Metta meditation is a practice of cultivating understanding, love, and compassion by looking deeply, first for ourselves and then for others. Once we love and take care of ourselves, we can be much more helpful to others. Metta meditation can be practiced in part or in full. Just saying one line of the metta meditation will already bring more compassion and healing into the world.
To love is, first of all, to accept ourselves as we actually are. That is why in this love meditation, “Know thyself” is the first practice of love. When we practice this, we see the conditions that have caused us to be the way we are. This makes it easy for us to accept ourselves, including our suffering and our happiness at the same time.
Metta means “lovingkindness” in Pali. We begin this with an aspiration: “May I be . . . ” Then we transcend the level of aspiration and look deeply at all the positive and negative characteristics of the object of our meditation, in this case ourselves. The willingness to love is not yet love. We look deeply, with all our being, in order to understand. We don’t just repeat the words, or imitate others, or strive after some ideal. The practice of love meditation is not autosuggestion. We don’t just say, “I love myself. I love all beings.” We look deeply at our body, our feelings, our perceptions, our mental formations, and our consciousness, and in just a few weeks, our aspiration to love will become a deep intention. Love will enter our thoughts, our words, and our actions, and we will notice that we have become “peaceful, happy, and light in body and spirit; safe and free from injury; and free from anger, afflictions, fear, and anxiety.”
When we practice, we observe how much peace, happiness, and lightness we already have. We notice whether we are anxious about accidents or misfortunes, and how much anger, irritation, fear, anxiety, or worry are already in us. As we become aware of the feelings in us, our self-understanding will deepen. We will see how our fears and lack of peace contribute to our unhappiness, and we will see the value of loving ourselves and cultivating a heart of compassion.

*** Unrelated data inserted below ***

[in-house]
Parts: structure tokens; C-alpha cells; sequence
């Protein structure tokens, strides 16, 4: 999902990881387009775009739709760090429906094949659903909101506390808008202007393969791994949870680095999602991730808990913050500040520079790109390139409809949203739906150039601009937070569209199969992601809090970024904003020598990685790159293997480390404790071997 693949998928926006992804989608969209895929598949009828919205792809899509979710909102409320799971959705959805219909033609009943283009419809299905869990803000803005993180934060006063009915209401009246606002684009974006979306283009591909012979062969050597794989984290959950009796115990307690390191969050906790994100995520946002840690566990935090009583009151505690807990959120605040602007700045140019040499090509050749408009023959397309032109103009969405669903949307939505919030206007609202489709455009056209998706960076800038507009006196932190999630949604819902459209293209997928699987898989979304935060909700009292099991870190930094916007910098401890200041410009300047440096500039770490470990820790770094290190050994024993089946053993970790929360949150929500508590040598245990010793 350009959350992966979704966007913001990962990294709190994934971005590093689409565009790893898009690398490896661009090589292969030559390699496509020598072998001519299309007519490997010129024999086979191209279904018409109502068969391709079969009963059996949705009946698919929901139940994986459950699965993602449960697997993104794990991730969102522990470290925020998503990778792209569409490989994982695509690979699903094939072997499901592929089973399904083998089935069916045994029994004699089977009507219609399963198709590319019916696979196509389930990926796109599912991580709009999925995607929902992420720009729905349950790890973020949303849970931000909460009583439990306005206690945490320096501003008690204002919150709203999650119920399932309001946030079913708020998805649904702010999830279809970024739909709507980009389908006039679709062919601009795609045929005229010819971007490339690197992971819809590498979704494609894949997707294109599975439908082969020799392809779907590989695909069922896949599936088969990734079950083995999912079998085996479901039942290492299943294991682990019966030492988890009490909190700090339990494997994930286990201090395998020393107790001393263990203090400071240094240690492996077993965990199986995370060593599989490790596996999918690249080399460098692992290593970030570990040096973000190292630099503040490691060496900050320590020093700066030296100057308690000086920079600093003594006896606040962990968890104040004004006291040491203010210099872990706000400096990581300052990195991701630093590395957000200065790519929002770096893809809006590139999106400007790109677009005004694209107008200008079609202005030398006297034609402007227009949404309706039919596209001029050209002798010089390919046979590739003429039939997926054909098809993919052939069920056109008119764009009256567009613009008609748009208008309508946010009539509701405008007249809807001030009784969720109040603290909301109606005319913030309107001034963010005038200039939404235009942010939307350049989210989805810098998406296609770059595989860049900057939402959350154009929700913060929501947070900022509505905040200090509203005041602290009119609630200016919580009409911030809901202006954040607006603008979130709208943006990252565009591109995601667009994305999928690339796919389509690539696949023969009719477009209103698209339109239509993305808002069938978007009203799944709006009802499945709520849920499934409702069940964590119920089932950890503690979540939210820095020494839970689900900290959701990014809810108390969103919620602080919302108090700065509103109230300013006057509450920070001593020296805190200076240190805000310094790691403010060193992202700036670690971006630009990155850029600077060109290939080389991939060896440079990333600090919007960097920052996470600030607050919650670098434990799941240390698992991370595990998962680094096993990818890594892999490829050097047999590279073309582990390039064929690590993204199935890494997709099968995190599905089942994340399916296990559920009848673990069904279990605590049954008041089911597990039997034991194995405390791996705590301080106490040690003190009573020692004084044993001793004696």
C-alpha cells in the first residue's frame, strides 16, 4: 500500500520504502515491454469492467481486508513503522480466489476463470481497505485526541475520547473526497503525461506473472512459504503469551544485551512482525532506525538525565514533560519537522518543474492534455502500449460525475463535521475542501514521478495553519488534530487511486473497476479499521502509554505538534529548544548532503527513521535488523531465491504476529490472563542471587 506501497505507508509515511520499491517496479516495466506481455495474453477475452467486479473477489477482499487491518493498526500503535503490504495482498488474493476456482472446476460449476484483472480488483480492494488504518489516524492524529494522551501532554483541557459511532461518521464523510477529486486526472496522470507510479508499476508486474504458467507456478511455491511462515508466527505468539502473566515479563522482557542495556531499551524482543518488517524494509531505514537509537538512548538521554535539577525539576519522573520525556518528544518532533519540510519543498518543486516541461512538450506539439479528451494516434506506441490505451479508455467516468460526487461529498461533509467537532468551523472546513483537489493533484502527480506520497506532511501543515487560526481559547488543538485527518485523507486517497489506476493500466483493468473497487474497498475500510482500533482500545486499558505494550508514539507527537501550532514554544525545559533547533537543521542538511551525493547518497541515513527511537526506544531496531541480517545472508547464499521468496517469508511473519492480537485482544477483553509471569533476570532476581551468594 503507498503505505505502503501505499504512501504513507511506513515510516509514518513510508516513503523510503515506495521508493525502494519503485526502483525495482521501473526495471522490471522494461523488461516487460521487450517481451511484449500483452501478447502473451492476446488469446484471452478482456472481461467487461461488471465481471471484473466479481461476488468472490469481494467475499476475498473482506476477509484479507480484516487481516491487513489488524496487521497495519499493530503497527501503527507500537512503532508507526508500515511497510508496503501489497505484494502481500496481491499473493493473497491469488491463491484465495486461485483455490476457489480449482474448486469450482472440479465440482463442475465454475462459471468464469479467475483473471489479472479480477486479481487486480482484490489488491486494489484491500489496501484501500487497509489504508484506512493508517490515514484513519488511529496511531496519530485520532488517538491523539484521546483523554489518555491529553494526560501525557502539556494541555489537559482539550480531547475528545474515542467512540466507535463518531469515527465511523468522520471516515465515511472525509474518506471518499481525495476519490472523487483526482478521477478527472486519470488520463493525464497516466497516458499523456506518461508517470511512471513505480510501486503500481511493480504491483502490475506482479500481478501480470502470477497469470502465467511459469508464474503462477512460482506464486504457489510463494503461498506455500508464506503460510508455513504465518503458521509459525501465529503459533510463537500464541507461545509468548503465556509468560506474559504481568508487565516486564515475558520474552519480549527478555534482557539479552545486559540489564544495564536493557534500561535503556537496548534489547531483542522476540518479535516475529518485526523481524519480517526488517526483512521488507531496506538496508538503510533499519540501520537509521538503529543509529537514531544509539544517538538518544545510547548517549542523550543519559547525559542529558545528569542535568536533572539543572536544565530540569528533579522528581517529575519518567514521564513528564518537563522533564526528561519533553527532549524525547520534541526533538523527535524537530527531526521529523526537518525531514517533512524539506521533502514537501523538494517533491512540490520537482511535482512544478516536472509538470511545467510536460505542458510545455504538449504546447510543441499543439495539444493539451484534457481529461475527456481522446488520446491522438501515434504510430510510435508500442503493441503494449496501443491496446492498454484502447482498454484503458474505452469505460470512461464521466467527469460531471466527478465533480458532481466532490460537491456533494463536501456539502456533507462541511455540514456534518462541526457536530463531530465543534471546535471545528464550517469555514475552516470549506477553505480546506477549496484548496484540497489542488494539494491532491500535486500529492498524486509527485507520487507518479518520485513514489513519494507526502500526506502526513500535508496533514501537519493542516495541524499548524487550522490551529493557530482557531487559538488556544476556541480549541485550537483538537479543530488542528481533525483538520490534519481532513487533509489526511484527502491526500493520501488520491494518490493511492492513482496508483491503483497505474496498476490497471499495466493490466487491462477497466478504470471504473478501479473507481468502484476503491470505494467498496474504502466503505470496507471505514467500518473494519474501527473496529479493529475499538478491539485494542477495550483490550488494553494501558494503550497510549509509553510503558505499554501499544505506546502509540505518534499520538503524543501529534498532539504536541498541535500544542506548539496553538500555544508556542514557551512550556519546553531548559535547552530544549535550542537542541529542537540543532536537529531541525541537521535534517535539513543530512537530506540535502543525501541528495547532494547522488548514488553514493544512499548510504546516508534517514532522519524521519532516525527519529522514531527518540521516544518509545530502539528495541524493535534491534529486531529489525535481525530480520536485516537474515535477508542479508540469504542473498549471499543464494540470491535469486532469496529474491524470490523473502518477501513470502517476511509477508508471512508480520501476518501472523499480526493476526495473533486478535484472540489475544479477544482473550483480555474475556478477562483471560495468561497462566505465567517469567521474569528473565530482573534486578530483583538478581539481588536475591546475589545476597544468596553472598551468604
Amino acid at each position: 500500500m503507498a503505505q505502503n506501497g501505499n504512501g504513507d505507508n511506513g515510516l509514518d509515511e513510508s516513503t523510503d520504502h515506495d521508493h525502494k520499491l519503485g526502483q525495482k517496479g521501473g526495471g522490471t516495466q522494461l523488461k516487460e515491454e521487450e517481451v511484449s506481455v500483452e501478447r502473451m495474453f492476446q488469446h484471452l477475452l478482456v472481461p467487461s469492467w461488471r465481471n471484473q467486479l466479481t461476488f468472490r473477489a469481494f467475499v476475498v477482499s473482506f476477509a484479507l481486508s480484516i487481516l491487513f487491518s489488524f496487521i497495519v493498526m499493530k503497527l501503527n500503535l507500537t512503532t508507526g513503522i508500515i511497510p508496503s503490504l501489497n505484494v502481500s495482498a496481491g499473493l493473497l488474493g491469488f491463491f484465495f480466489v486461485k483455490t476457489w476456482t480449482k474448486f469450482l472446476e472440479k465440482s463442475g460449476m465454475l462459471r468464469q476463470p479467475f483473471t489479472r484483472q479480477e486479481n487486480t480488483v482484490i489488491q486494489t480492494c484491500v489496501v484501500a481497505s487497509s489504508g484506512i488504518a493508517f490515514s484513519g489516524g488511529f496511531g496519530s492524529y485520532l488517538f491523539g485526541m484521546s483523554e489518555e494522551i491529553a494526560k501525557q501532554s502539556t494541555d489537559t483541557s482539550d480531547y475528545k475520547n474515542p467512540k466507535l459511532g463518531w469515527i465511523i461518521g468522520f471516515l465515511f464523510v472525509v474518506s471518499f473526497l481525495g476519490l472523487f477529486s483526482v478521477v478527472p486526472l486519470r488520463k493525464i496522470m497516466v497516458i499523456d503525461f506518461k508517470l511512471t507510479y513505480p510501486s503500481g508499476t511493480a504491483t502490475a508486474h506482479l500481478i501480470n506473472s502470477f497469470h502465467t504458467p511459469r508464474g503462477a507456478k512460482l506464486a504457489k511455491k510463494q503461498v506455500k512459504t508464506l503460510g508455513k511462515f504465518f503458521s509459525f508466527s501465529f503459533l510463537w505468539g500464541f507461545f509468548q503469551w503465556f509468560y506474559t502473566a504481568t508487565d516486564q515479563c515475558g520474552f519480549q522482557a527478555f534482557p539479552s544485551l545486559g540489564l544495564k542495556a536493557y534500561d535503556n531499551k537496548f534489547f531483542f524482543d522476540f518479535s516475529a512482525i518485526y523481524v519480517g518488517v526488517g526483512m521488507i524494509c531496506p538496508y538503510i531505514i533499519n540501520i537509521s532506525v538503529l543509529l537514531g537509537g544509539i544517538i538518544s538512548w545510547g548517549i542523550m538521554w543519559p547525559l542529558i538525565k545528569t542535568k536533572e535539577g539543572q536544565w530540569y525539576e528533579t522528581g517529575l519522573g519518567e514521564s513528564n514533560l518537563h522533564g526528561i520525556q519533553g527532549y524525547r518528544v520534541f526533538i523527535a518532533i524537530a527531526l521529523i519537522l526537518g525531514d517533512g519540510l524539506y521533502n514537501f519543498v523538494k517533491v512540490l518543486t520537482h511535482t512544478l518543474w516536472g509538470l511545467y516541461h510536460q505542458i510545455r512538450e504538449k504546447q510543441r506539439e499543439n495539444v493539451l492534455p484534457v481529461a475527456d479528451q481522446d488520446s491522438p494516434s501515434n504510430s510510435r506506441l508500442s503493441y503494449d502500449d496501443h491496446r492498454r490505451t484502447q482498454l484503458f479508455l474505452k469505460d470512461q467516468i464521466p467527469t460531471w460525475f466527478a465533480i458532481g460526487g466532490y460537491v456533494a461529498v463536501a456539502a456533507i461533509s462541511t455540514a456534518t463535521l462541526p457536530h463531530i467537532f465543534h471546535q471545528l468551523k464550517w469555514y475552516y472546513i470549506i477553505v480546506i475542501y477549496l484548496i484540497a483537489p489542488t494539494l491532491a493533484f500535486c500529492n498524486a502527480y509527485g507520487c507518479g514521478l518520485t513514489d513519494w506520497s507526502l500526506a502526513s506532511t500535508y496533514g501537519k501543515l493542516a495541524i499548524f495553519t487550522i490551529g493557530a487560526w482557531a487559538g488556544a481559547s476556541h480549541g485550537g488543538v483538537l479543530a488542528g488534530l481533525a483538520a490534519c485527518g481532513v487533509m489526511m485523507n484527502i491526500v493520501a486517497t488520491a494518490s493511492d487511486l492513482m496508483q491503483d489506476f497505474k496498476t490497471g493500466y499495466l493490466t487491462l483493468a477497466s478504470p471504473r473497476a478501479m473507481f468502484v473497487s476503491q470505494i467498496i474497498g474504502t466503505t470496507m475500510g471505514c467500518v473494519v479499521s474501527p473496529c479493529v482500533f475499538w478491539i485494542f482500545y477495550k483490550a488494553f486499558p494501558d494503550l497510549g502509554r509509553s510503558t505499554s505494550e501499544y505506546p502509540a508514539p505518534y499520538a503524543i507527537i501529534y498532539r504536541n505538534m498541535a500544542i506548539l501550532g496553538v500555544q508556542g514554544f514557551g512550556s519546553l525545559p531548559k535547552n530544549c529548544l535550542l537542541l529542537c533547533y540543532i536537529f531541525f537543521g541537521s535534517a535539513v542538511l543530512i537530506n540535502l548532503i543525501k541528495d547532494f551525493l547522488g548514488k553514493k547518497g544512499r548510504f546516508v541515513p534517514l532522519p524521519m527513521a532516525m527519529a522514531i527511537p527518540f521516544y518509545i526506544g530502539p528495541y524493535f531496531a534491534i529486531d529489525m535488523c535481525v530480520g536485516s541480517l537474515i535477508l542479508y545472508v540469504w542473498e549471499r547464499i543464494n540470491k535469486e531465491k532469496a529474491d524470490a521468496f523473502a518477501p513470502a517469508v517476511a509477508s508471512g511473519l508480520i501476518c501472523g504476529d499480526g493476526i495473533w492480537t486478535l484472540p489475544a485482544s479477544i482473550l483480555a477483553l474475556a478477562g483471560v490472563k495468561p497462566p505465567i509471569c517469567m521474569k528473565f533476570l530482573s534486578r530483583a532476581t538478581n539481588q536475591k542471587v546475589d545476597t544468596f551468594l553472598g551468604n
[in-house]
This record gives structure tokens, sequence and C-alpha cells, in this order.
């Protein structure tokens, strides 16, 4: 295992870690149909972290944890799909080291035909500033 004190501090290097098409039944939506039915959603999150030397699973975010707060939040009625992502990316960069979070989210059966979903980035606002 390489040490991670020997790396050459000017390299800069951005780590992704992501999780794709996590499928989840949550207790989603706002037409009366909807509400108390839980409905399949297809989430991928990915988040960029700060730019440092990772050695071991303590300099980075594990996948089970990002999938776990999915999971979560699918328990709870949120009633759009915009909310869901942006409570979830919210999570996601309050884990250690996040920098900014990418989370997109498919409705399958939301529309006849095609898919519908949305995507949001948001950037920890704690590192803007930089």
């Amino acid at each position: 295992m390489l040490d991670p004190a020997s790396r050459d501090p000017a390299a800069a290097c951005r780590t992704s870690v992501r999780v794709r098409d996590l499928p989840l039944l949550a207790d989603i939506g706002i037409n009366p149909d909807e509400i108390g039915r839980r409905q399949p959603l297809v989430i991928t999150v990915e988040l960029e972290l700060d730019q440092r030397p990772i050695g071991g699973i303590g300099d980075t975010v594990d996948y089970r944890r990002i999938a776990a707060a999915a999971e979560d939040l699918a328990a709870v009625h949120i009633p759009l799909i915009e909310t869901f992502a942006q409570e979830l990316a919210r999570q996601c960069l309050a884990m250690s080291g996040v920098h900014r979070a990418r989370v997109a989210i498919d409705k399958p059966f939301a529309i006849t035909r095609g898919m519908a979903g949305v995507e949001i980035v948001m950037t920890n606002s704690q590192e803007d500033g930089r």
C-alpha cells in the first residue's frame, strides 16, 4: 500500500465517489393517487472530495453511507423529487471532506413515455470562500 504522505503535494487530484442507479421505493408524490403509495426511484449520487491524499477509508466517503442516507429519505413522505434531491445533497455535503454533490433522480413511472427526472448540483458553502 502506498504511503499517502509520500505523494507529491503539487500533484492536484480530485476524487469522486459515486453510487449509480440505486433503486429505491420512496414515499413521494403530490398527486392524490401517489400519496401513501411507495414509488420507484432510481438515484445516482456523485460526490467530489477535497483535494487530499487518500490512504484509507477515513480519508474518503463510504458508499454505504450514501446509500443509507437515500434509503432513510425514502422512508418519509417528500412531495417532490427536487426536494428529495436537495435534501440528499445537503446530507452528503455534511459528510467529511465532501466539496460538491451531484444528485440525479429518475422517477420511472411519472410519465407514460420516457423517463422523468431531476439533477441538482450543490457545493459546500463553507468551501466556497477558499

In this love meditation, “anger, afflictions, fear, and anxiety” refer to all the unwholesome, negative states of mind that dwell in us and rob us of our peace and happiness. Anger, fear, anxiety, craving, greed, and ignorance are the great afflictions of our time. By practicing mindful living, we are able to deal with them, and our love is translated into effective action.
This is a love meditation adapted from the Visuddhimagga (The Path of Purification) by Buddhaghosa, a 5th-century systematization of the Buddha’s teachings.
To practice this love meditation, sit still, calm your body and your breathing, and recite it to yourself. The sitting position is wonderful for practicing this. Sitting still, you are not too preoccupied with other matters, so you can look deeply at yourself as you are, cultivate your love for yourself, and determine the best ways to express this love in the world.
May I be peaceful, happy, and light in body and spirit.
May she be peaceful, happy, and light in body and spirit.
May he be peaceful, happy, and light in body and spirit.
May they be peaceful, happy, and light in body and spirit.
May I be safe and free from injury.
May she be safe and free from injury.
May he be safe and free from injury.
May they be safe and free from injury.
May I be free from anger, afflictions, fear, and anxiety.
May she be free from anger, afflictions, fear, and anxiety.
May he be free from anger, afflictions, fear, and anxiety.
May they be free from anger, afflictions, fear, and anxiety.
Begin practicing this love meditation on yourself (“I”). Until you are able to love and take care of yourself, you cannot be of much help to others. After that, practice on others (“he/she,” “they”)—first on someone you like, then on someone neutral to you, then on someone you love, and finally on someone the mere thought of whom makes you suffer.
According to the Buddha, a human being is made of five elements, called skandhas in Sanskrit. They are: form (body), feelings, perceptions, mental formations, and consciousness. In a way, you are the surveyor, and these elements are your territory. To know the real situation within yourself, you have to know your own territory, including the elements within you that are at war with each other. In order to bring about harmony, reconciliation, and healing within, you have to understand yourself. Looking and listening deeply, surveying your territory, is the beginning of love meditation.
~Thich Nhat Hanh